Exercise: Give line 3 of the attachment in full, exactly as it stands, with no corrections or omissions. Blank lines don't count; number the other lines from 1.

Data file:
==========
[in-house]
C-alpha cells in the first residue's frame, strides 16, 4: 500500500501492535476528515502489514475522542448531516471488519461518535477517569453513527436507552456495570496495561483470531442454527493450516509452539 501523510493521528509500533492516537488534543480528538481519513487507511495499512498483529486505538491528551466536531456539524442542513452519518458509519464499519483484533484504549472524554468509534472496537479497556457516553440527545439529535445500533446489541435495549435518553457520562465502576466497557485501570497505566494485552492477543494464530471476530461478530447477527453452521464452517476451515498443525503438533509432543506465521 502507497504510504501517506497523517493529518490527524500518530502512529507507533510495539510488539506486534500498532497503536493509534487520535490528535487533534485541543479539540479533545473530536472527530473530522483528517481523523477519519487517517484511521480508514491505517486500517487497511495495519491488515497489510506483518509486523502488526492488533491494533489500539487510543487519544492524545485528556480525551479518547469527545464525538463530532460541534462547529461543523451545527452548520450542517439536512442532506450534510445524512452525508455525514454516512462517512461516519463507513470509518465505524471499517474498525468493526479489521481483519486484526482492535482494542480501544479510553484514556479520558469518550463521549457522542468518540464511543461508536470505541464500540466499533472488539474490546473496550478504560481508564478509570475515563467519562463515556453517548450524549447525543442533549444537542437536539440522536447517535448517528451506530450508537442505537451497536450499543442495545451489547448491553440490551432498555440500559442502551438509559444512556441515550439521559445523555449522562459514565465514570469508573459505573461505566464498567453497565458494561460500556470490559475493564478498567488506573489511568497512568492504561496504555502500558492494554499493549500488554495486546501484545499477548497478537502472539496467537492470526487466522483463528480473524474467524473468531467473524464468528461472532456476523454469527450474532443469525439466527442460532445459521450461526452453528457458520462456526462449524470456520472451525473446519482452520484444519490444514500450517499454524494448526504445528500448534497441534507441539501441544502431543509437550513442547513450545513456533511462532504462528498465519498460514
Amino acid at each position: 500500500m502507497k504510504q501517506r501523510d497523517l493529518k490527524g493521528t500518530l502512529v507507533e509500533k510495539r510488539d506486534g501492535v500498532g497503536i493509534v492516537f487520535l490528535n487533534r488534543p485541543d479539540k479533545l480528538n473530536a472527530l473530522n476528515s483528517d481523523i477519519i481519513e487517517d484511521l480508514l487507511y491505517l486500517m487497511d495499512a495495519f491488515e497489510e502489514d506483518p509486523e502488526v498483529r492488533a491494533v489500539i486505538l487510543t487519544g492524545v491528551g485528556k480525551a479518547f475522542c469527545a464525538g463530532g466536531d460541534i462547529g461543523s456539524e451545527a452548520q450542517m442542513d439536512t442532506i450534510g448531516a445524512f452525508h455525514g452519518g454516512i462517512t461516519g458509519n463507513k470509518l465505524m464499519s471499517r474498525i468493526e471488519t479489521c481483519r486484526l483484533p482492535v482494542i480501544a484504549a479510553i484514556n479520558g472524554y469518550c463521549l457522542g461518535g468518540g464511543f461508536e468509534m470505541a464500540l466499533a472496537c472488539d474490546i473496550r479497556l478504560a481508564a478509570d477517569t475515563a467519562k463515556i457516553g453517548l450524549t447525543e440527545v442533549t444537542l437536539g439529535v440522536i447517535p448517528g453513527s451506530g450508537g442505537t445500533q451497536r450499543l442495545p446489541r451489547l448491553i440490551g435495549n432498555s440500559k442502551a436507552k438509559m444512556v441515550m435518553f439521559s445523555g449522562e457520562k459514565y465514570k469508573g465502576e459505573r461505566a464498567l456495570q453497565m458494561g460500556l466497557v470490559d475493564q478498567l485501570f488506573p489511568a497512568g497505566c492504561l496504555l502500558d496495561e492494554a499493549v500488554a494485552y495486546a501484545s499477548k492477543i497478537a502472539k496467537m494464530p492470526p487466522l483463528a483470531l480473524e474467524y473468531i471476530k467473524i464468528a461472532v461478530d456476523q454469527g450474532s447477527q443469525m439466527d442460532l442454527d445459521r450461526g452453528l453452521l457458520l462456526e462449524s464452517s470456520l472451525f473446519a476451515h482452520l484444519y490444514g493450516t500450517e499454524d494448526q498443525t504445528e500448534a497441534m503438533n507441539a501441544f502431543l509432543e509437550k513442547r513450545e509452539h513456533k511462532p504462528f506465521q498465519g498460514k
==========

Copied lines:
Amino acid at each position: 500500500m502507497k504510504q501517506r501523510d497523517l493529518k490527524g493521528t500518530l502512529v507507533e509500533k510495539r510488539d506486534g501492535v500498532g497503536i493509534v492516537f487520535l490528535n487533534r488534543p485541543d479539540k479533545l480528538n473530536a472527530l473530522n476528515s483528517d481523523i477519519i481519513e487517517d484511521l480508514l487507511y491505517l486500517m487497511d495499512a495495519f491488515e497489510e502489514d506483518p509486523e502488526v498483529r492488533a491494533v489500539i486505538l487510543t487519544g492524545v491528551g485528556k480525551a479518547f475522542c469527545a464525538g463530532g466536531d460541534i462547529g461543523s456539524e451545527a452548520q450542517m442542513d439536512t442532506i450534510g448531516a445524512f452525508h455525514g452519518g454516512i462517512t461516519g458509519n463507513k470509518l465505524m464499519s471499517r474498525i468493526e471488519t479489521c481483519r486484526l483484533p482492535v482494542i480501544a484504549a479510553i484514556n479520558g472524554y469518550c463521549l457522542g461518535g468518540g464511543f461508536e468509534m470505541a464500540l466499533a472496537c472488539d474490546i473496550r479497556l478504560a481508564a478509570d477517569t475515563a467519562k463515556i457516553g453517548l450524549t447525543e440527545v442533549t444537542l437536539g439529535v440522536i447517535p448517528g453513527s451506530g450508537g442505537t445500533q451497536r450499543l442495545p446489541r451489547l448491553i440490551g435495549n432498555s440500559k442502551a436507552k438509559m444512556v441515550m435518553f439521559s445523555g449522562e457520562k459514565y465514570k469508573g465502576e459505573r461505566a464498567l456495570q453497565m458494561g460500556l466497557v470490559d475493564q478498567l485501570f488506573p489511568a497512568g497505566c492504561l496504555l502500558d496495561e492494554a499493549v500488554a494485552y495486546a501484545s499477548k492477543i497478537a502472539k496467537m494464530p492470526p487466522l483463528a483470531l480473524e474467524y473468531i471476530k467473524i464468528a461472532v461478530d456476523q454469527g450474532s447477527q443469525m439466527d442460532l442454527d445459521r450461526g452453528l453452521l457458520l462456526e462449524s464452517s470456520l472451525f473446519a476451515h482452520l484444519y490444514g493450516t500450517e499454524d494448526q498443525t504445528e500448534a497441534m503438533n507441539a501441544f502431543l509432543e509437550k513442547r513450545e509452539h513456533k511462532p504462528f506465521q498465519g498460514k